Topic: Unrest in Arab countries
- Saudi Arabia sends tanks to riot-hit Bahrain – paper
- Who's next after Mubarak?
- Arab League to discuss turmoil in Middle East, North Africa
Saudi Arabian Foreign Minister Prince Saud al-Faisal said on Wednesday his country rejects any interference in its domestic affairs and would "cut off" any accusing finger.
Shiite protesters have taken to the streets in the majority Sunni kingdom in recent days demanding more freedom and democracy, mirroring the unrest across the Middle East and North Africa.
Faisal, who is the nephew of King Abdullah bin Abdul-Aziz, said Saudi Arabia "rejects any foreign interference in its internal affairs."
He warned that Shiite protests would not bring reform and urged dialogue with the demonstrators.
"The reform... does not come via protests and [the clerics] have forbidden protests since they violate the Koran and the way of the Prophet," the prince said.
He said change would come from within.
"Change will come through the citizens of this kingdom and not through foreign fingers, we don't need them," he said during a news conference. "We will cut any finger that crosses into the kingdom."
Amnesty International has called on the world's largest oil exporter to drop the restriction of peaceful protests, after a brutal crackdown last week on a demonstration in a Shiite region.
Saudis have the right to free assembly, U.S. State Department spokesman P. J. Crowley said earlier this week.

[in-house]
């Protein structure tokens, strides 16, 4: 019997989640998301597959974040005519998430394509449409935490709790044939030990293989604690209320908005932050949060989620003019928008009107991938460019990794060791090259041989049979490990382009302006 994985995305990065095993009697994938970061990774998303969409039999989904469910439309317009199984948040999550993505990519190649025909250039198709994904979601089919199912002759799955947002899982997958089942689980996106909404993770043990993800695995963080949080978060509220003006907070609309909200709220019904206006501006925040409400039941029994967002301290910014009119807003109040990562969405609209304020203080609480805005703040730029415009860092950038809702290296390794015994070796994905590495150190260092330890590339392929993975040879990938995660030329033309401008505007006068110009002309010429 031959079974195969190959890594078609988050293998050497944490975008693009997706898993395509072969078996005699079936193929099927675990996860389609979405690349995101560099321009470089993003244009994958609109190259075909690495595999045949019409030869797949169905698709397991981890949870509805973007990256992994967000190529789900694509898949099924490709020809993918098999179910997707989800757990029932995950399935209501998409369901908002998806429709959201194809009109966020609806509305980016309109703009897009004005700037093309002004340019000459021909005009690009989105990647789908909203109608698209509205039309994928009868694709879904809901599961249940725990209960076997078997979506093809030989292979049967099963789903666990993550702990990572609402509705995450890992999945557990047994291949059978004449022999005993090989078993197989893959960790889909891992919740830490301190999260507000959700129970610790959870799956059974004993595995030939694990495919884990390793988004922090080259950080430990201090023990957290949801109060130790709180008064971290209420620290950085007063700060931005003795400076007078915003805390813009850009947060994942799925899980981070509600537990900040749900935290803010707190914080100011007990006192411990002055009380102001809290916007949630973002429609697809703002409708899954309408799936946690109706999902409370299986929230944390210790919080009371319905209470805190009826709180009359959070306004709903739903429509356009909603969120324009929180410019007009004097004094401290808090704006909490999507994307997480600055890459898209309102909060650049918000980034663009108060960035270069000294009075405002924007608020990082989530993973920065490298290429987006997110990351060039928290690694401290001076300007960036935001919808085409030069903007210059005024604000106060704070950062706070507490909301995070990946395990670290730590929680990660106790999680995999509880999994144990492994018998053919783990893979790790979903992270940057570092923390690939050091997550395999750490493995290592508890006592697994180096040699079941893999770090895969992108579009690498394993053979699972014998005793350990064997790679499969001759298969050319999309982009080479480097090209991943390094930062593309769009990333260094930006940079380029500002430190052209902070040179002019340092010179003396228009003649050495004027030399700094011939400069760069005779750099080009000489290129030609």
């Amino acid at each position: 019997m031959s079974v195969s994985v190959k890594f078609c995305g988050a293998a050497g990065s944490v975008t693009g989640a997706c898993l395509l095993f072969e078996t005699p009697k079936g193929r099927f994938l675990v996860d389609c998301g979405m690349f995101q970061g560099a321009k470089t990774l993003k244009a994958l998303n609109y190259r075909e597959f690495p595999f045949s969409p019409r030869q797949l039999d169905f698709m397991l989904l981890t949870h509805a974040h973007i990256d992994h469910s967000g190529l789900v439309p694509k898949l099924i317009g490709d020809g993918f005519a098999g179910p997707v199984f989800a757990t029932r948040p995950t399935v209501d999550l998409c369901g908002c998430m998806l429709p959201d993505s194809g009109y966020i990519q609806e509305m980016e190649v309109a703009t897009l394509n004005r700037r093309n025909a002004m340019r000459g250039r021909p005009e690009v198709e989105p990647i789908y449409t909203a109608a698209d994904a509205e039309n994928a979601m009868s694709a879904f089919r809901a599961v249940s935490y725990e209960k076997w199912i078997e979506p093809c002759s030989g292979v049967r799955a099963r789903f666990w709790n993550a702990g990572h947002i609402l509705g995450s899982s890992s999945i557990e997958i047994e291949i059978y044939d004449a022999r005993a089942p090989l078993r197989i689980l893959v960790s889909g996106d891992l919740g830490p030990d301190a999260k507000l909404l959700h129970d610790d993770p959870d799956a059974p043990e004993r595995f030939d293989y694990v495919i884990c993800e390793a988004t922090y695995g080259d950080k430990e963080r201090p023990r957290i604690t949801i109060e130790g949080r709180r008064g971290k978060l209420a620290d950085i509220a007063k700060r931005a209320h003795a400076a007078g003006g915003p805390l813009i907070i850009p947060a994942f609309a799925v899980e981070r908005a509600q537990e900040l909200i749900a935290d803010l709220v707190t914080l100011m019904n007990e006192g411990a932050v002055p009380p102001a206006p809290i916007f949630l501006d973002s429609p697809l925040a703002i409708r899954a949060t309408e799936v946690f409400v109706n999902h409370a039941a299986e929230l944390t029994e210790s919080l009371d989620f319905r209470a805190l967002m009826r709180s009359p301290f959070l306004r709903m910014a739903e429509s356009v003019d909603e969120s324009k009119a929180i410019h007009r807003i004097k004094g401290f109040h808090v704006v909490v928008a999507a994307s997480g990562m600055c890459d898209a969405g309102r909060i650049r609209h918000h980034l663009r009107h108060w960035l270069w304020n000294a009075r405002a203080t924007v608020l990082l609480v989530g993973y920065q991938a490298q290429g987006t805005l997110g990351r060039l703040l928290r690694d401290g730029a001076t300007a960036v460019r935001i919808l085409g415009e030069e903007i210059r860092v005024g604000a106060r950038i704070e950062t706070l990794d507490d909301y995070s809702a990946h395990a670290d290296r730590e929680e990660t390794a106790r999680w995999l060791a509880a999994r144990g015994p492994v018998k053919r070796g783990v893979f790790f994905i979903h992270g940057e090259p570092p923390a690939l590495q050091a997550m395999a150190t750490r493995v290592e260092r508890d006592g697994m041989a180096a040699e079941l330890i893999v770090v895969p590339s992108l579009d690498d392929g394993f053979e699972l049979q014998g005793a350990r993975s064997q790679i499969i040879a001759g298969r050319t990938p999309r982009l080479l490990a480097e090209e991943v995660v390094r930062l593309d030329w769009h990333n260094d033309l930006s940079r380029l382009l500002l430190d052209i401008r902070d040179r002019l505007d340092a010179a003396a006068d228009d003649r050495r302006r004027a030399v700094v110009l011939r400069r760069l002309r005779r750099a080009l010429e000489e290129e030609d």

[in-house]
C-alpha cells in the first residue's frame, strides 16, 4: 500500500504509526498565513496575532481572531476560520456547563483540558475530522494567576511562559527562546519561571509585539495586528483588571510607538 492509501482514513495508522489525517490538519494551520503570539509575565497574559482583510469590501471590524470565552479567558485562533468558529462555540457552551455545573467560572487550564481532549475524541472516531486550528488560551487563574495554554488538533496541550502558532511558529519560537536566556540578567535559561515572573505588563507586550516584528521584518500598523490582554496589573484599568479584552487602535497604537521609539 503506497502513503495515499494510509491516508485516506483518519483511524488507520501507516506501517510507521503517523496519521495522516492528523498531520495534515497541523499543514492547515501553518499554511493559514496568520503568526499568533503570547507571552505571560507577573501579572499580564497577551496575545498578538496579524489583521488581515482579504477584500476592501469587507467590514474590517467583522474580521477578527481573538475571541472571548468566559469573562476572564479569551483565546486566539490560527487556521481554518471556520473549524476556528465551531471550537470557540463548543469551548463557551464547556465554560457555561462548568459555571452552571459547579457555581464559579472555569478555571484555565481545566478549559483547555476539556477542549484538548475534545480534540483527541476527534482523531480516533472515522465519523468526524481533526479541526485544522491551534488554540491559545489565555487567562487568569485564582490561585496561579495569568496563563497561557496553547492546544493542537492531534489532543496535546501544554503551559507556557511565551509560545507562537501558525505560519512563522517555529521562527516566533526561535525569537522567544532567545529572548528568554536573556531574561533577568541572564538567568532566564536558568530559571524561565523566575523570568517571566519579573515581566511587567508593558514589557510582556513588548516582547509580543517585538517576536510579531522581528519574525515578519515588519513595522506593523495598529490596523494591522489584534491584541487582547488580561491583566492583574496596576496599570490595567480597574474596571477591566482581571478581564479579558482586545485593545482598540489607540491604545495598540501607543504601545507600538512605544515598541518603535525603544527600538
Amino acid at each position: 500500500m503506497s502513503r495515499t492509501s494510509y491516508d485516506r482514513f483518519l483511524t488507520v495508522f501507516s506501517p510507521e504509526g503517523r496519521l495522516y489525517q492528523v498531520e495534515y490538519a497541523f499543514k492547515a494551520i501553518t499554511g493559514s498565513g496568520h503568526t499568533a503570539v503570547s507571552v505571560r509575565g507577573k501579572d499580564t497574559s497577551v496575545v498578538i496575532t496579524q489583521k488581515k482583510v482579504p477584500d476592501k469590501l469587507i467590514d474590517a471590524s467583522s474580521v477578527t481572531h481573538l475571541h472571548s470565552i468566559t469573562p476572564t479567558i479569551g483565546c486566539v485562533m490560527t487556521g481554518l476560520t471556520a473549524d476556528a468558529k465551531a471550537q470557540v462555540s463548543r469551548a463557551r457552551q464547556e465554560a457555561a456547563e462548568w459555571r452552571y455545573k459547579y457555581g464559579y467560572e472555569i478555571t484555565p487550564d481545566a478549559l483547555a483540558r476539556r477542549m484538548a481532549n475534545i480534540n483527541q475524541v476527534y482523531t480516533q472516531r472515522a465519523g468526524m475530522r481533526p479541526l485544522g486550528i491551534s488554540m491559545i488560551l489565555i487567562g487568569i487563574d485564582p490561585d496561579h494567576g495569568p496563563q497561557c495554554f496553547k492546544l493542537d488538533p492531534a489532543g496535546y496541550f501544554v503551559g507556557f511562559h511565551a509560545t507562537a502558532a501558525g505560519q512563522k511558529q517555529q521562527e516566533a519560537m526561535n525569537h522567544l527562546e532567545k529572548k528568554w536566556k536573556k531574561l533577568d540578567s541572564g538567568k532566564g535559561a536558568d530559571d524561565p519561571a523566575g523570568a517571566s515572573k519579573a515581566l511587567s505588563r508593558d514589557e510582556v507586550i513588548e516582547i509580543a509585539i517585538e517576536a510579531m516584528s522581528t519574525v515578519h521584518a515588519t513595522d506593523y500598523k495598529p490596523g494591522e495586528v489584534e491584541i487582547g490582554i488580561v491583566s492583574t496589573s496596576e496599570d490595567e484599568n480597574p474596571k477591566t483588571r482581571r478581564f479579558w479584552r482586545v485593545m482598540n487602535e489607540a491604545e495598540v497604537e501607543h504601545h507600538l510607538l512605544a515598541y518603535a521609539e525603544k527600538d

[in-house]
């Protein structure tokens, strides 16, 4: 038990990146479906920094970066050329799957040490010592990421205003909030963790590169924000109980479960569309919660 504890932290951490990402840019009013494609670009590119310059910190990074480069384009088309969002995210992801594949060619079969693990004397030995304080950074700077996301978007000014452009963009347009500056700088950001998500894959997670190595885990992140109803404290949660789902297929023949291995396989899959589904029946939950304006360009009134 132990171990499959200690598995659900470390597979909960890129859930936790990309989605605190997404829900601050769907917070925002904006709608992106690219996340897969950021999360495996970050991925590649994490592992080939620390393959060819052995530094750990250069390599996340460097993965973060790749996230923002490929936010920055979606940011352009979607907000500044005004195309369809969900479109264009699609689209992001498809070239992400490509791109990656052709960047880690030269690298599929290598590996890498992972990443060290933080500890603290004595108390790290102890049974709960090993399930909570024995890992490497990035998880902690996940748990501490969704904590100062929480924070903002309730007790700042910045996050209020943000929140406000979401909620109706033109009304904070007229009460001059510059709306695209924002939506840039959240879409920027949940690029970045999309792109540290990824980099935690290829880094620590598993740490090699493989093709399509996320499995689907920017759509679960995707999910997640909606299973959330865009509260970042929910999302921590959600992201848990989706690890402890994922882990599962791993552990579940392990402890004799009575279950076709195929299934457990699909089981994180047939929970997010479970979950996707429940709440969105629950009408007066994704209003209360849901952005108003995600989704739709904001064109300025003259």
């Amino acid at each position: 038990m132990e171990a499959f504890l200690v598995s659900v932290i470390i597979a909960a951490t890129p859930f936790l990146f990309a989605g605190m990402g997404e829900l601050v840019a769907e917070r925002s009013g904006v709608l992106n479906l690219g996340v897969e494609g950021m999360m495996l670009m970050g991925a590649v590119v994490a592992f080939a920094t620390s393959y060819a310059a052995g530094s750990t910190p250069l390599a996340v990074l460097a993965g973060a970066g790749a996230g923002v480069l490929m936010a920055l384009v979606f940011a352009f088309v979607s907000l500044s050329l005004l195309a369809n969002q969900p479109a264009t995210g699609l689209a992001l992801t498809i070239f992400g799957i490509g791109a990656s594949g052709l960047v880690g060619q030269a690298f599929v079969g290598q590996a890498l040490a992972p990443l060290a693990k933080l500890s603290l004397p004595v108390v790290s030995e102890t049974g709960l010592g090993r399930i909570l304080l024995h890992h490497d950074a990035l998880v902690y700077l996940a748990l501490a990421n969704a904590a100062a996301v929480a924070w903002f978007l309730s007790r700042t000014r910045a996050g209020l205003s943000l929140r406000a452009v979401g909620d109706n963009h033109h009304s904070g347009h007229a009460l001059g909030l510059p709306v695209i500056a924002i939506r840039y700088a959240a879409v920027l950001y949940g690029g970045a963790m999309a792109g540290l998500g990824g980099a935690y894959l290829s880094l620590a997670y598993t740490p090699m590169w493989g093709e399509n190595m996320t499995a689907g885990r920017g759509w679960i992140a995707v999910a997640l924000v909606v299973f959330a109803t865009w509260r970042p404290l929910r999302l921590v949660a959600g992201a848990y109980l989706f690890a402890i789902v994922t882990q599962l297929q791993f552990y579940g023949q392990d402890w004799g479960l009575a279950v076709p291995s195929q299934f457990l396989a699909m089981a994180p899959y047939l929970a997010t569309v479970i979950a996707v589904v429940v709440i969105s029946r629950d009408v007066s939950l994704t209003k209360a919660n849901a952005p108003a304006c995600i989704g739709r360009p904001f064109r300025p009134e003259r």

JEDDAH, March 9 (RIA Novosti)
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- beckiweaver(no title)22:38, 09/03/2011Same rhetoric we heard from all the other dictators, just before they were taken down. Don't you get it - the youth of the world are taking their world back. They are standing on the side of FREEDOM, and it has nothing to do with the West. Your own people are rejecting the corrupt ways of the elites who've set themselves in place as "leaders," but instead are corrupt control-freaks. Out with the old, and in with the new - Saudi Arabia is next, and there aint no 2 ways about it.
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The growing outright rivalry between the United States and China gives Russia more foreign policy weight, enabling it to assume the role of a balancer. So far it has been doing so rather skillfully. Today it may participate in a joint naval exercise with China that Beijing positions as outwardly anti-American. But tomorrow it can team up with the naval forces of the Old World.